Tuesday, January 14, 2014
Tax Tip - Estimated Payments
For the past 16 years I have worked as a seasonal tax pro, preparing individual tax returns. I am an IRS Enrolled Agent (EA), which simply means I passed a two-day comprehensive exam on tax law (34% first time pass rate back in the day), and I am allowed to represent tax clients in audits all the way to the Tax Court level, if necessary. There are strict mandatory continuing education requirements and ethical standards that one must meet in order to retain EA status.
So, during this tax season, I'll be sharing some of what I've learned over the years by offering occasional tax tips on the blog.
Today I'll be discussing Estimated Payments. If you were making estimated payments for Tax Year 2013, your 4th quarterly payment is due January 15, 2014, so this seemed like a timely post for my USA readers.
What Is Estimated Tax?
Estimated tax is a way to pay tax on income that is not subject to withholding --basically, any income other than wages reported on a W-2. (Although unemployment benefits, Social Security benefits, and pensions and annuities (1099-R) allow recipients to elect withholding).
Since Etsy shop owners are self-employed, that income is not subject to withholding, and you may want to consider making estimated payments. (Self-employment income is also be subject to SE Tax, which means you pay both your individual share and your employer's share (YOU are your employer) of Social Security and Medicare taxes on 92% of your self-employment income. That's roughly another 15% added to your tax bill. Yikes!!
SO-- Let's say you net $5,000.00 in Etsy sales, and your other income pushes you into the 15% tax bracket. You could owe 15% in income tax, plus approximately 15% in SE tax on that 92% of that income -- roughly $1500. Ouch!
Why Make Estimated Payments?
Since the U.S. tax system is a "pay-as-you-go" system, if you wait until April 15 to pay all of your balance due, you may be subject to penalties. Estimated payments are a way to avoid the risk of penalty, and to avoid the unpleasant shock of a big balance due.
So, instead of scrambling to come up with an extra $1500 on April 15, you could pay four quarterly payments of $375 -- OR, because most Etsy sellers have an income surge in the 4th quarter, you could make smaller estimated payments for the first 3 quarters, and a bigger estimated payment in the 4th quarter.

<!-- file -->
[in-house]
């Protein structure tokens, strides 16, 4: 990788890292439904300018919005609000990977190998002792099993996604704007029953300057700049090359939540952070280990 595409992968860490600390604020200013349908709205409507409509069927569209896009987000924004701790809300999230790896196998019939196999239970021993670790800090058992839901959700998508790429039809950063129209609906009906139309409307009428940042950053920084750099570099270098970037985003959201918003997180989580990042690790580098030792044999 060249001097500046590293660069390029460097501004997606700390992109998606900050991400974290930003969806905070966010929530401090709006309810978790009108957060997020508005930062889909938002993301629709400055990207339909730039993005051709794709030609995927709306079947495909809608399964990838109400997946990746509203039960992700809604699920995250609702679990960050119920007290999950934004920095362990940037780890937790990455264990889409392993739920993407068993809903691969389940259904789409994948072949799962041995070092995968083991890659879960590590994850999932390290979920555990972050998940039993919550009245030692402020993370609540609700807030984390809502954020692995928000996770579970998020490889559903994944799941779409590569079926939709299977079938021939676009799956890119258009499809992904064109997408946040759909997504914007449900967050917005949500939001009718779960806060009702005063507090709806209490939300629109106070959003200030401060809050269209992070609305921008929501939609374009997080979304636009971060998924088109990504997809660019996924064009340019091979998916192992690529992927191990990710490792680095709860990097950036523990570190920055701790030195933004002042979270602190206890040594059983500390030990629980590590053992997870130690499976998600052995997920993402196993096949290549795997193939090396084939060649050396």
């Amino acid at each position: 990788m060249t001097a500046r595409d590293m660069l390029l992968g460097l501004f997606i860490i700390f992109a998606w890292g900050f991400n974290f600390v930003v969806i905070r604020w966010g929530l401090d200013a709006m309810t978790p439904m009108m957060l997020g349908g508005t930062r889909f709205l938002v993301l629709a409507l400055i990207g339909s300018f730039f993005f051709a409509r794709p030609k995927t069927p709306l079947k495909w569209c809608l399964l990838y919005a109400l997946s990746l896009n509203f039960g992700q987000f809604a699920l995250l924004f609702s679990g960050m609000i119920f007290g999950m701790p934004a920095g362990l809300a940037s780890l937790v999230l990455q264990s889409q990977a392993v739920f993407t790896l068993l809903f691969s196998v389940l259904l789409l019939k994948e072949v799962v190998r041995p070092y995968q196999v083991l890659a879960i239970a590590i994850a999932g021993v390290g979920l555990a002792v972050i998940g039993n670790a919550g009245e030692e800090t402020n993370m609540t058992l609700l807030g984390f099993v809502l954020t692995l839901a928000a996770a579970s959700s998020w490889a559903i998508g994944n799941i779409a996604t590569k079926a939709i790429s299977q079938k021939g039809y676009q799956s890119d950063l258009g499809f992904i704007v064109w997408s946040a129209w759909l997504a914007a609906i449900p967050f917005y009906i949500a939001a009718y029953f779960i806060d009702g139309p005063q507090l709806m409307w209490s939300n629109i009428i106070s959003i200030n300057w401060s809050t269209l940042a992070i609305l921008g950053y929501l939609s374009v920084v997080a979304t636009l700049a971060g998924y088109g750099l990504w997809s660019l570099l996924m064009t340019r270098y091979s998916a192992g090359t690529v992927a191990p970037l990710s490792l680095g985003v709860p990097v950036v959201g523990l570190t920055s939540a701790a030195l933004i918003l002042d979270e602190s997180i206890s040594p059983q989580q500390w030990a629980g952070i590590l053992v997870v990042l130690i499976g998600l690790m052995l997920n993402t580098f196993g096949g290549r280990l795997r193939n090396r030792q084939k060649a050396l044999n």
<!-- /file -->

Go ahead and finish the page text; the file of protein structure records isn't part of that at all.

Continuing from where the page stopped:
Why NOT Make Estimated Payments
There are certain situations where there is really no need to make estimated payments:
If you expect to owe less than $1,000.00 in tax after subtracting withholding from your day job and refundable credits. Refundable credits generally apply to lower income taxpayers with children and to undergraduate students who are not claimed as dependents on their parents' tax return. Earned income credit, additional child tax credit, and a portion of the American Opportunity Credit are refundable credits.
If you increase your withholding on your W-2 income in lieu of making estimated payments.
Let's say you expect to owe $1500.00 in taxes on your self-employment income. If you are paid weekly at your day job you could have an extra $30 taken out of each paycheck and you'd cover that tax and have a little cushion. If you are paid bi-weekly (every two weeks) you could have an extra $58 to $60 taken out of each paycheck. You can request additional withholding by submitting a Form W-4 to your payroll office at work. Simply complete that form and write the additional amount you would like withheld on Line 6. Easy peasy lemon squeezy.
When Are Estimated Taxes Due?
Although I've referred to the payments as quarterly payments, the due dates are not spaced 3 months apart. So if you plan to make ES payments for tax year 2014, print off the vouchers, preaddress your envelopes, create an Estimated Payments file folder, and mark these dates on your calendar:
April 15 (double ouch)
For more information, consult IRS Pub 505 - Tax Withholding and Estimated Tax, or ask your friendly tax professional.
Disclaimer: I do not claim to be a tax expert. The general information provided is not personalized tax advice -- individual situations may vary. The views expressed are my own, and not necessarily those of my employer.